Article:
Sometimes when we are in school learning advanced concepts, things can seem a bit abstract until we are able to see or experience concrete examples. The link below is a short talk by Ricardo Fernandez, a Spaniard, who leads a team of up to 30 people from several different countries, and the communication challenges associated with this international remote working team. He is not an expert, nor an academic, but he has the kind of practical experience that is useful for a discussion…and for your potential similar encounters.
Ricardo Fernandez on remote international teams (13:14) (https://youtu.be/QIoAkFpN8wQ)
In your initial post:
- Evaluate and identify the video for the communication skills needed for success in managing a global environment.
- Evaluate and identify the video for the relationship-building skills needed for success in managing a remote team.
- In the context of managing different cultures, ages, and genders what modes of communication seem most effective in managing people? Provide examples, using the video or class material, of how a manager can use a variety of communication modes effectively. For instance, would texting the terms of a new contract be the best way to communicate with a 60-year-old Japanese customer?
- Analyze the relationship-building skills of Ricardo Fernandez, which skills does he seem to feel are most important, and why? Do you agree?
- Finally, reply to 3-4 other learners showing an understanding of the content, expanding on the topics, and extending the conversation.
Discussion: Communication and Relationship Building Sessions 7-8
How we communicate has changed over time from an emphasis on official business letter correspondence and meetings to emails, chats, bots, virtual, video teleconferencing, and others. Today, managers still spend most of their time reading, though this is mode of communication is declining.
Relationship building is critical to a manager and an organization’s success. Making connections within and outside an organization are critical in today’s business environment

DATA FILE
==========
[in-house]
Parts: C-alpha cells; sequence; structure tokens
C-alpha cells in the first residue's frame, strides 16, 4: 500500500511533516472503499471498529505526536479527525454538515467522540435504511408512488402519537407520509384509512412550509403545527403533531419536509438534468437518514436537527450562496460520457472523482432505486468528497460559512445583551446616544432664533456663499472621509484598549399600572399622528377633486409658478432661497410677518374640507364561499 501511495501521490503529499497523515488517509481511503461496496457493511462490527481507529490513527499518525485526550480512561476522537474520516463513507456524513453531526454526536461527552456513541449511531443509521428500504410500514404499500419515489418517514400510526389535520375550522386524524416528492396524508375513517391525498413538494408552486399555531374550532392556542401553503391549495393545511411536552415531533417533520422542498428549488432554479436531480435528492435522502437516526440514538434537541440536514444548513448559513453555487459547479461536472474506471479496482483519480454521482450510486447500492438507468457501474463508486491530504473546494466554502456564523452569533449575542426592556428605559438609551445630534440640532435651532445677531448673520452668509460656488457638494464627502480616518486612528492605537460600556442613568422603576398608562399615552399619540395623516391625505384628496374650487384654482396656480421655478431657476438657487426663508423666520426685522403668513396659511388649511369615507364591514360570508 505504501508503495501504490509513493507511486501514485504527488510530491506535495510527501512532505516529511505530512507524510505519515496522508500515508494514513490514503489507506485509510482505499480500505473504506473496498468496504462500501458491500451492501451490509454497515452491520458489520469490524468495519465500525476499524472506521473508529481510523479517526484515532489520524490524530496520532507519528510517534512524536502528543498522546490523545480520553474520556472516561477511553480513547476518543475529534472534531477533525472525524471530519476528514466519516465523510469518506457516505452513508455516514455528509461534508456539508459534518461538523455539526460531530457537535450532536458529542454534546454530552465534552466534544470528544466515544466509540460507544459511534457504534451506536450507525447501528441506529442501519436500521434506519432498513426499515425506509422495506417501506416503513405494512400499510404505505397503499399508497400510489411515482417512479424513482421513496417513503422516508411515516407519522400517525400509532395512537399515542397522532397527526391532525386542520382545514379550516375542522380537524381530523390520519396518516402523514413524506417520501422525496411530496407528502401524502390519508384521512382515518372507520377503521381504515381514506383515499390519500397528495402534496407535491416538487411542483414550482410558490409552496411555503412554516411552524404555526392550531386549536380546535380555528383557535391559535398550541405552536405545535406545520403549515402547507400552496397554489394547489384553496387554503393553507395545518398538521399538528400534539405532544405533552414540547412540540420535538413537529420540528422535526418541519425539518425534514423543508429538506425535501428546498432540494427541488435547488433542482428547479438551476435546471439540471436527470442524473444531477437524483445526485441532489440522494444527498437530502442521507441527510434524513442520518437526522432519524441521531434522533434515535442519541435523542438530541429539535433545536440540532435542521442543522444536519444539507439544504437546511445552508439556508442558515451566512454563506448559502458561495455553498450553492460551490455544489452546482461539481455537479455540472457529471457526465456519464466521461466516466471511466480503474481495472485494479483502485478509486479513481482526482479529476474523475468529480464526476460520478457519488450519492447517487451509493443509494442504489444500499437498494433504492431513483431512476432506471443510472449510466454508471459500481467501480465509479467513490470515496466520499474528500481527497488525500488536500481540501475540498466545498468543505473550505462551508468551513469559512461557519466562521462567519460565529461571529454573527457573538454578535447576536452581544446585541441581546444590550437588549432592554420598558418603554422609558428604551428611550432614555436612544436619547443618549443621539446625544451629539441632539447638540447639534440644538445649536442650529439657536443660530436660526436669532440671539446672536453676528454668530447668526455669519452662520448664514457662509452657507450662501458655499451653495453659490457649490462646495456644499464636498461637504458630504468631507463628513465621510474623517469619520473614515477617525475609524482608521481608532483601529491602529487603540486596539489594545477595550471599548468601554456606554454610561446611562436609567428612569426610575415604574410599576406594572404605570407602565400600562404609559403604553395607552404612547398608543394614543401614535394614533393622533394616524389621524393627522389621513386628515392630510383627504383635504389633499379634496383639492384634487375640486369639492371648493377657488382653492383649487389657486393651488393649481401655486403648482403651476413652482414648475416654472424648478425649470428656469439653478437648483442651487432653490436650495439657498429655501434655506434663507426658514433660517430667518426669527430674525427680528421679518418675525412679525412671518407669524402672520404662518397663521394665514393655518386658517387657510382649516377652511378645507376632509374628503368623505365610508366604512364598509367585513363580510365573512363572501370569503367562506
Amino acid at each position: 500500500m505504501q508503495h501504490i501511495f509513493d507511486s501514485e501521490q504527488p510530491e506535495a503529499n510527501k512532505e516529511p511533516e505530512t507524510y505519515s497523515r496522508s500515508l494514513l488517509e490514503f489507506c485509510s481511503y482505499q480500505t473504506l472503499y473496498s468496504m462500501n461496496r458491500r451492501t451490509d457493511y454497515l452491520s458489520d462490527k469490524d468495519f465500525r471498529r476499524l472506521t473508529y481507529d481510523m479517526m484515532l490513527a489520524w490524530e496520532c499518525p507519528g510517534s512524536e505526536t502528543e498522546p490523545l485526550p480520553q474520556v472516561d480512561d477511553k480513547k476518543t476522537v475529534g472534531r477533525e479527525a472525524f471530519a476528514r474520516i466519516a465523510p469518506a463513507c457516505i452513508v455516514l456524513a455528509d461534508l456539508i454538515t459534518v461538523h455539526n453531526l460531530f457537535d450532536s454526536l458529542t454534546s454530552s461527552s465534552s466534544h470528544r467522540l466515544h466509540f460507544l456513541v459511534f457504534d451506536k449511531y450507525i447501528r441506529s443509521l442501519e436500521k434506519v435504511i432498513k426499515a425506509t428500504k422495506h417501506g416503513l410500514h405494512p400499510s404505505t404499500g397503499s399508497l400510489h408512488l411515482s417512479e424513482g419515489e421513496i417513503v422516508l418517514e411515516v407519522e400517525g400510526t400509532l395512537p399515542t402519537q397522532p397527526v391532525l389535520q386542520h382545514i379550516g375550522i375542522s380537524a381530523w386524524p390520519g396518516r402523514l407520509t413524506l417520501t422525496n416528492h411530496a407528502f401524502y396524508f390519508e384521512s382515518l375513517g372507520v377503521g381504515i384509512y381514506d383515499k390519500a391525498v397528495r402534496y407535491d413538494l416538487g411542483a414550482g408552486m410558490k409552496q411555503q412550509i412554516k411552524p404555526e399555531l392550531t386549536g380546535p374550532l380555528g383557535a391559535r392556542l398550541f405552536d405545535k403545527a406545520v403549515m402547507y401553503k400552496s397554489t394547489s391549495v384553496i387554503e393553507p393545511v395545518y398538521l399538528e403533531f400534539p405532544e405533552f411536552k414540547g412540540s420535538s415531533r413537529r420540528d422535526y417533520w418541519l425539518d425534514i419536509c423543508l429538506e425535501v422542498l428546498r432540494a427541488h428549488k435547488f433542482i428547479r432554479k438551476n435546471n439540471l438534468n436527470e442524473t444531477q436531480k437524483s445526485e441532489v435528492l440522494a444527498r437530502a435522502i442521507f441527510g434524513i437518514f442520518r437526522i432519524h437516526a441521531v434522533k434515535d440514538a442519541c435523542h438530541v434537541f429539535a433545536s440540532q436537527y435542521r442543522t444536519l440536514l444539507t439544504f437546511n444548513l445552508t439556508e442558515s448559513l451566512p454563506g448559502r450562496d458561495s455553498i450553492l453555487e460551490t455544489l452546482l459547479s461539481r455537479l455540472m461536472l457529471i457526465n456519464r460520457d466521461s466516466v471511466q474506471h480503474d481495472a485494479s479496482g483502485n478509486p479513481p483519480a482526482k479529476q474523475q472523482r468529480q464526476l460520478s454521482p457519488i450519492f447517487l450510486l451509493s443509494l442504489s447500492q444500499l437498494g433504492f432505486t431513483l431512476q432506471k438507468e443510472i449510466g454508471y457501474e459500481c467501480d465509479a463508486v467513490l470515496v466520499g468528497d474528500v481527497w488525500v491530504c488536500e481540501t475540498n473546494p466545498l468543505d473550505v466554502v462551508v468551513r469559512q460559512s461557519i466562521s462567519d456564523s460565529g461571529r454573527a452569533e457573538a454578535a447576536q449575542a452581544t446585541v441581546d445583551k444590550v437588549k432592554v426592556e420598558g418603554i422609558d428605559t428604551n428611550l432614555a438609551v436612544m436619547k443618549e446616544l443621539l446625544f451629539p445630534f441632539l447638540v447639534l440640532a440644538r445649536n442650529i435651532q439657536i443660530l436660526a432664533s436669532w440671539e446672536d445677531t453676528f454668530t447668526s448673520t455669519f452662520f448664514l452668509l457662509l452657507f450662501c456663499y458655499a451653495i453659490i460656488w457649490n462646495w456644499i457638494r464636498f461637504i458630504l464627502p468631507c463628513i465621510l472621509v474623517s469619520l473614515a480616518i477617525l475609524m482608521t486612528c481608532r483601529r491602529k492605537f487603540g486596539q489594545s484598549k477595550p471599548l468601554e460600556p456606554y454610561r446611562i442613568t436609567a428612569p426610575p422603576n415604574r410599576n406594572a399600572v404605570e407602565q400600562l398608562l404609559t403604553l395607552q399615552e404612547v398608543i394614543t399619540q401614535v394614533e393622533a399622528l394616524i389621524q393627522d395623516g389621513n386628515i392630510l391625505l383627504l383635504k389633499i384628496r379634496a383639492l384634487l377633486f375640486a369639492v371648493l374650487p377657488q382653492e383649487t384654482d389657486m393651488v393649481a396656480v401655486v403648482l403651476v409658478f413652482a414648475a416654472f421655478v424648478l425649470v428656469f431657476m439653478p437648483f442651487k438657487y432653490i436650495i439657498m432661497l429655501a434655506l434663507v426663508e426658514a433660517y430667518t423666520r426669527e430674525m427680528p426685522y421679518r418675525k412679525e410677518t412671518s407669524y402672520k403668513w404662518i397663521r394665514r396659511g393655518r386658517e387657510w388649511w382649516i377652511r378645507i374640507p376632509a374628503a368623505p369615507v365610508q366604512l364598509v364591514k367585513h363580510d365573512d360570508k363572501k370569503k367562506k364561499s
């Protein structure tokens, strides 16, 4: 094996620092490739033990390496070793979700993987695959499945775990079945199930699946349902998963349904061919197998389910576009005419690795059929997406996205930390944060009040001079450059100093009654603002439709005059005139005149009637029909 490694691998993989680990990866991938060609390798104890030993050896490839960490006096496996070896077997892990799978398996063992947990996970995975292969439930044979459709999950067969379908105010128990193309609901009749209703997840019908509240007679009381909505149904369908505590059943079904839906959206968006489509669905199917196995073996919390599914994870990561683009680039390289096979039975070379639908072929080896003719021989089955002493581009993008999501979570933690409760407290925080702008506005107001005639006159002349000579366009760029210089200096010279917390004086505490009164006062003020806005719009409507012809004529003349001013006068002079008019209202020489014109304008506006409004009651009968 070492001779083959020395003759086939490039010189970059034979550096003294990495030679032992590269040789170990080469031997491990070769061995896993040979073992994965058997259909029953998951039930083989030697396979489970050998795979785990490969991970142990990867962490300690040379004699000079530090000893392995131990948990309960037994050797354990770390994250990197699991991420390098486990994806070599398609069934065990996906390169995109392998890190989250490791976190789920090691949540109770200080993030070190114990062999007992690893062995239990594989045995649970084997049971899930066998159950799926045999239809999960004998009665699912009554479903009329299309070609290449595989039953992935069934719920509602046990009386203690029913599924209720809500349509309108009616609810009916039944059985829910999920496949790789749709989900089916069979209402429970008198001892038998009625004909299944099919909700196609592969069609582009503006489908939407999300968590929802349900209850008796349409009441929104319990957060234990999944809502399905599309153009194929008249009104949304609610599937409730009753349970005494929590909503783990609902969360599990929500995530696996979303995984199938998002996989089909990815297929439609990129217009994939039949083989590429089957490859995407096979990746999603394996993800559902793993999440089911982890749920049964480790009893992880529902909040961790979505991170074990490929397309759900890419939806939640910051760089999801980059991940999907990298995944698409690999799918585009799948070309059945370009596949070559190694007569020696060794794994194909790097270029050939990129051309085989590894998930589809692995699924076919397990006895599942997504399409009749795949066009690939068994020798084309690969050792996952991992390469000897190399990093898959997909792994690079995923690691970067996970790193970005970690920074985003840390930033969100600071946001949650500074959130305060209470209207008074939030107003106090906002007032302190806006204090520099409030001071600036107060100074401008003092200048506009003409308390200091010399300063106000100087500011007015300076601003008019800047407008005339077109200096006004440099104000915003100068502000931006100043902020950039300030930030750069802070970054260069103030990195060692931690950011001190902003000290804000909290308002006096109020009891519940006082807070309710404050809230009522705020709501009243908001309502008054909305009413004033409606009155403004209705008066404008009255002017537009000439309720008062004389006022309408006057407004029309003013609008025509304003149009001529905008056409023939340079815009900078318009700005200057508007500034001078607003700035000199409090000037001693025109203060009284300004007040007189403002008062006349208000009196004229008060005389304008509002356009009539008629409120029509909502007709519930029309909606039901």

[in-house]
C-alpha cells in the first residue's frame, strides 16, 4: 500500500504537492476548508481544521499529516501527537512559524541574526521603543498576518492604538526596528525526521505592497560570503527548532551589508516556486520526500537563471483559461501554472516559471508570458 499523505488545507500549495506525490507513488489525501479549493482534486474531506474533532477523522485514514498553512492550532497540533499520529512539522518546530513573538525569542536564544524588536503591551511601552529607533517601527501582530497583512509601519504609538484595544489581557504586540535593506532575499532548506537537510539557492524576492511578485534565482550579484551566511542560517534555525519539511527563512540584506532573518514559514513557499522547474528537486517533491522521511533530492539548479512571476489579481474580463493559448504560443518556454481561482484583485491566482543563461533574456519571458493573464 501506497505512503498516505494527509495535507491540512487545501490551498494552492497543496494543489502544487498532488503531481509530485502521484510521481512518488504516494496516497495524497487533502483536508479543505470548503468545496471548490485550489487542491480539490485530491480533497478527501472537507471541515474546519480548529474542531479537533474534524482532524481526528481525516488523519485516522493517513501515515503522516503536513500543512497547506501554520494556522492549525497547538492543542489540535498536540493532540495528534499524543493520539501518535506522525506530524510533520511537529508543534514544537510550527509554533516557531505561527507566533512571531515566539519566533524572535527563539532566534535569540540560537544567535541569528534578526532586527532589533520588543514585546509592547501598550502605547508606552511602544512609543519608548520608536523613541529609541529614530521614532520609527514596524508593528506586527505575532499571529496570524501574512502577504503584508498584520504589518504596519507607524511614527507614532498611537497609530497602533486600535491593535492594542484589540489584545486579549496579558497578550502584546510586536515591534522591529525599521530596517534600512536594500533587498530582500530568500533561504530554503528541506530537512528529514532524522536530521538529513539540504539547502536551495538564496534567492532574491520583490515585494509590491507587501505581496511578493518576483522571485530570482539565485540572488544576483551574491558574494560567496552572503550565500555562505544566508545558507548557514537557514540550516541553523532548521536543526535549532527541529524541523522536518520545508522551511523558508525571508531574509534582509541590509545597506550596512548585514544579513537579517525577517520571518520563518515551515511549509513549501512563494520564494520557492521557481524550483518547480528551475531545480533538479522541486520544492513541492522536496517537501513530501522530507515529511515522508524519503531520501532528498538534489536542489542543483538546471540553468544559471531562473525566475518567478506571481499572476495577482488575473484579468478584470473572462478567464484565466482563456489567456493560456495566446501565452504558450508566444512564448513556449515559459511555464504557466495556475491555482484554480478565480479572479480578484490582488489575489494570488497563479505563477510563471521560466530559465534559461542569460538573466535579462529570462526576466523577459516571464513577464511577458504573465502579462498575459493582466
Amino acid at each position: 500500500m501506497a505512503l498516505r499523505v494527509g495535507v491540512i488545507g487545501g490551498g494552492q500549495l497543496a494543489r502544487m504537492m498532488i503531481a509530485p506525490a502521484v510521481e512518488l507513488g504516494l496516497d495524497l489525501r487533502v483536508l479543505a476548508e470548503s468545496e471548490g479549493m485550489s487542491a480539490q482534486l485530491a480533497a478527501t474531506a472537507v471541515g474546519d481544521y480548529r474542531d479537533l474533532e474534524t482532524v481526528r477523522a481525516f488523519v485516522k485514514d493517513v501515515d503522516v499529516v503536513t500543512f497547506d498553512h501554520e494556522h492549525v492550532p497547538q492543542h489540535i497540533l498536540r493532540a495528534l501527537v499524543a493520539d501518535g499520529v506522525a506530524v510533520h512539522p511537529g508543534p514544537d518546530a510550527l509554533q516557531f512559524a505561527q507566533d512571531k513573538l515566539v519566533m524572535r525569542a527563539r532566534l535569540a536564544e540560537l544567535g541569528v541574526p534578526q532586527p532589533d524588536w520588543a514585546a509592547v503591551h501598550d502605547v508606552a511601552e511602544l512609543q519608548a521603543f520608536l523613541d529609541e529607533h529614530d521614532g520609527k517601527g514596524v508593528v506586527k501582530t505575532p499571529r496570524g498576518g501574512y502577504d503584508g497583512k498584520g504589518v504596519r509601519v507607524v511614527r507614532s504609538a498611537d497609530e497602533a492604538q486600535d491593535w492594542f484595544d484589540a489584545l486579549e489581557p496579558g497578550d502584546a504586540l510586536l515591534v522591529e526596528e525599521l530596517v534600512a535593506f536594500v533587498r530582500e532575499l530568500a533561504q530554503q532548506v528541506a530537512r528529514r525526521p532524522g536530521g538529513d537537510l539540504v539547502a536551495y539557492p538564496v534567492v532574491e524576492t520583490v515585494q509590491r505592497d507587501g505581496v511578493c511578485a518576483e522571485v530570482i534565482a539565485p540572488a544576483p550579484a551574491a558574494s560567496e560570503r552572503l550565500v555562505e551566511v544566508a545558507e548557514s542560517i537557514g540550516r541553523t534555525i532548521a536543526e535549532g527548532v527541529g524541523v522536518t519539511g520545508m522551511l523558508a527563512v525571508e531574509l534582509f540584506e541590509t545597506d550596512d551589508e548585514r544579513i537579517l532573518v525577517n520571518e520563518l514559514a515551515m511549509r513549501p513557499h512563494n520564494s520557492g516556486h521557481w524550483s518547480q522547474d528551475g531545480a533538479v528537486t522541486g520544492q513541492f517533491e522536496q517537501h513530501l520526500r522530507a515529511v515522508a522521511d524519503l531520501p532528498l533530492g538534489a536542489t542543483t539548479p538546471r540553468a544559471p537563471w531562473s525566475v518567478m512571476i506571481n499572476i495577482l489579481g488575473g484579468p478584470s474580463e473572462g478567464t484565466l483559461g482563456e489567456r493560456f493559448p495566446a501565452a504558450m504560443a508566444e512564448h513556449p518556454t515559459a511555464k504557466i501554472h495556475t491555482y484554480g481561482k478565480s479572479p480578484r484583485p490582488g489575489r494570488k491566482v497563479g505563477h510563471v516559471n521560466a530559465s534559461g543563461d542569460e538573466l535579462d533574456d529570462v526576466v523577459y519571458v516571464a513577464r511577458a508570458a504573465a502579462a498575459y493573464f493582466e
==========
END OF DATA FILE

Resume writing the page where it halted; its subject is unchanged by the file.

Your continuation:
In this discussion, consider the roles that managers play in communicating with employees. Trust and accountability are probably the two most character traits stakeholders look for in “good” managers. Without trust, a manager will not be able to motivate and retain employees, implement goals and change, or relate the simplest of instructions to stakeholders and expect results.
Using the scenario below Identify the trust, accountability, and communication issues Justine has with managing her team. Then in a 2-3 minute video explaining how you believe you would have handled the team before the last-minute change by Allied to prevent a possible disaster for Morton.
Include in your answer the communication tools and skills that are important for your success.
Justine Wood is the top salesperson for Morton Paper Company. She also leads the sales team that supports Morton’s largest client, Allied Office Supplies. Allied is an international office supply chain that is growing rapidly. During the month of May, Justine and her team members, Andy Griffith and Ronnie Howard underwent intense negotiations with Allied’s purchasing agent, Jack Black and Allied’s CEO, Cary Grant, to restructure the current sales contracts.
The new contract spelled out Allied’s yearly paper requirements (contracted sales amounts) as well as payment and credit terms. The negotiations had been particularly hard for several reasons:
- Allied’s sales had increased internationally causing shipping and customs duties to increase the cost to Morton, resulting in an increase in sales price to Allied’s;
- The volume of sales for Allied required Morton to offer a volume sales discount to remain competitive with other paper companies;
- One of the terms of the contract desired by Allied was a long time to pay on the purchases. They now wanted 60 days to pay on orders invoiced rather than the current 30 days;
- Allied also wanted Morton to extend its current credit line from $850,000 to $1,250,000;
- Morton’s CEO (Jimmy Cricket) was reluctant to tie so much of the company’s cash flow to the success of Allied. The concern was raised because in the last six months, Allied was paying down the credit line every 60 days rather than in the 30 days that had been agreed to in the current contract. Allied did not appear to have credit issues but Morton was not able to give interest-free loans for 60 days.